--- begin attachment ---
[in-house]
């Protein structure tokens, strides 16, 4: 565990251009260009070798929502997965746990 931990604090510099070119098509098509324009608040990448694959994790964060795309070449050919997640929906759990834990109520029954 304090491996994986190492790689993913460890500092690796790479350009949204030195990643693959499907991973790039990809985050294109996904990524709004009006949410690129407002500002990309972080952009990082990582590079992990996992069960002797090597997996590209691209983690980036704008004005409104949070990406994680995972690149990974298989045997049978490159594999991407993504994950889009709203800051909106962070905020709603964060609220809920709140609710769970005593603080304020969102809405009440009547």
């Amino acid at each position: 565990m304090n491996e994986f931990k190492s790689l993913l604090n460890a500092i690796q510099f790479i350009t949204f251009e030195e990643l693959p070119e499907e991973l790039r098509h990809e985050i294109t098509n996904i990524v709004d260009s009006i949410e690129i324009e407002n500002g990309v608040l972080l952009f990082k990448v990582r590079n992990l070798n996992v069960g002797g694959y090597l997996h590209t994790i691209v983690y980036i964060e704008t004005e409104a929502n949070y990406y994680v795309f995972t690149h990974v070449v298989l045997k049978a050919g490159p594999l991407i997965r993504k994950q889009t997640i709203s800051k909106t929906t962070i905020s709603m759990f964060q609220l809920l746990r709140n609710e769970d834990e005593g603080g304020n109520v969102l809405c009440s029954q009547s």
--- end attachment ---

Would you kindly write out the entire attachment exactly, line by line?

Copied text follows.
[in-house]
């Protein structure tokens, strides 16, 4: 565990251009260009070798929502997965746990 931990604090510099070119098509098509324009608040990448694959994790964060795309070449050919997640929906759990834990109520029954 304090491996994986190492790689993913460890500092690796790479350009949204030195990643693959499907991973790039990809985050294109996904990524709004009006949410690129407002500002990309972080952009990082990582590079992990996992069960002797090597997996590209691209983690980036704008004005409104949070990406994680995972690149990974298989045997049978490159594999991407993504994950889009709203800051909106962070905020709603964060609220809920709140609710769970005593603080304020969102809405009440009547």
């Amino acid at each position: 565990m304090n491996e994986f931990k190492s790689l993913l604090n460890a500092i690796q510099f790479i350009t949204f251009e030195e990643l693959p070119e499907e991973l790039r098509h990809e985050i294109t098509n996904i990524v709004d260009s009006i949410e690129i324009e407002n500002g990309v608040l972080l952009f990082k990448v990582r590079n992990l070798n996992v069960g002797g694959y090597l997996h590209t994790i691209v983690y980036i964060e704008t004005e409104a929502n949070y990406y994680v795309f995972t690149h990974v070449v298989l045997k049978a050919g490159p594999l991407i997965r993504k994950q889009t997640i709203s800051k909106t929906t962070i905020s709603m759990f964060q609220l809920l746990r709140n609710e769970d834990e005593g603080g304020n109520v969102l809405c009440s029954q009547s």